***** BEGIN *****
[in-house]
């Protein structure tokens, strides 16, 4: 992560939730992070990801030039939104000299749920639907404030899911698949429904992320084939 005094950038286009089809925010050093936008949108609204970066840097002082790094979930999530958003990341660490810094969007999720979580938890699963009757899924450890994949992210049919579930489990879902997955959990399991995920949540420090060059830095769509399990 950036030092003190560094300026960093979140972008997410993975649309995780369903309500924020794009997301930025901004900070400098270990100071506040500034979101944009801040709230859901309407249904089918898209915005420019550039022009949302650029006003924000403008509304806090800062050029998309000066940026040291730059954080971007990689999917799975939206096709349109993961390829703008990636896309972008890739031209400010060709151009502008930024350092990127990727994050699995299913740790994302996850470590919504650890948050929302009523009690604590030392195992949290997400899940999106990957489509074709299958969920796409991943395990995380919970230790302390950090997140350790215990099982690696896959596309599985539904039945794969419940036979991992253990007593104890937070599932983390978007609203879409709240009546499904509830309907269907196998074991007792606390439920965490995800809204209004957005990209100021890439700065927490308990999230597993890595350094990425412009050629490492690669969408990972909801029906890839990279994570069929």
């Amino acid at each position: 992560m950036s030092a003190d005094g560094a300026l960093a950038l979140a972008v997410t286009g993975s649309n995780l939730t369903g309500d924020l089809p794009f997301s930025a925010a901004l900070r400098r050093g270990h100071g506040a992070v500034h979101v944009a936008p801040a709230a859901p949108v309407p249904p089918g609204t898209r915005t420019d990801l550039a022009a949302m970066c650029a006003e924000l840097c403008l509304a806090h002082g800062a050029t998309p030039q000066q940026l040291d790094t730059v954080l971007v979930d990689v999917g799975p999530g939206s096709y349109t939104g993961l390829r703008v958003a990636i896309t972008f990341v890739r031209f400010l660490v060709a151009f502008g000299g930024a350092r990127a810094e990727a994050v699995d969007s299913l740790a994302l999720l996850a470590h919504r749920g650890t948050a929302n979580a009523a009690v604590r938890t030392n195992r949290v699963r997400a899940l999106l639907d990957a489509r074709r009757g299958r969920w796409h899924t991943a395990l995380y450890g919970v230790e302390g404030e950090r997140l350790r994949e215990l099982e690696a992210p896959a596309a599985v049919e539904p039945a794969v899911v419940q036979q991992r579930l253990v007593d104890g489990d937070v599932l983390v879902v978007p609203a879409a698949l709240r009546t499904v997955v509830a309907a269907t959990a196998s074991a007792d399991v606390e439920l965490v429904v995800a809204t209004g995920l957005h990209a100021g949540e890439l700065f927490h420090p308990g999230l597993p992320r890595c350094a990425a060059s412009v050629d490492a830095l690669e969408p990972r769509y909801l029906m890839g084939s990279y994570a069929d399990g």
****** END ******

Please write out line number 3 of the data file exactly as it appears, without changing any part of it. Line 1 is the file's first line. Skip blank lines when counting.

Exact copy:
């Amino acid at each position: 992560m950036s030092a003190d005094g560094a300026l960093a950038l979140a972008v997410t286009g993975s649309n995780l939730t369903g309500d924020l089809p794009f997301s930025a925010a901004l900070r400098r050093g270990h100071g506040a992070v500034h979101v944009a936008p801040a709230a859901p949108v309407p249904p089918g609204t898209r915005t420019d990801l550039a022009a949302m970066c650029a006003e924000l840097c403008l509304a806090h002082g800062a050029t998309p030039q000066q940026l040291d790094t730059v954080l971007v979930d990689v999917g799975p999530g939206s096709y349109t939104g993961l390829r703008v958003a990636i896309t972008f990341v890739r031209f400010l660490v060709a151009f502008g000299g930024a350092r990127a810094e990727a994050v699995d969007s299913l740790a994302l999720l996850a470590h919504r749920g650890t948050a929302n979580a009523a009690v604590r938890t030392n195992r949290v699963r997400a899940l999106l639907d990957a489509r074709r009757g299958r969920w796409h899924t991943a395990l995380y450890g919970v230790e302390g404030e950090r997140l350790r994949e215990l099982e690696a992210p896959a596309a599985v049919e539904p039945a794969v899911v419940q036979q991992r579930l253990v007593d104890g489990d937070v599932l983390v879902v978007p609203a879409a698949l709240r009546t499904v997955v509830a309907a269907t959990a196998s074991a007792d399991v606390e439920l965490v429904v995800a809204t209004g995920l957005h990209a100021g949540e890439l700065f927490h420090p308990g999230l597993p992320r890595c350094a990425a060059s412009v050629d490492a830095l690669e969408p990972r769509y909801l029906m890839g084939s990279y994570a069929d399990g």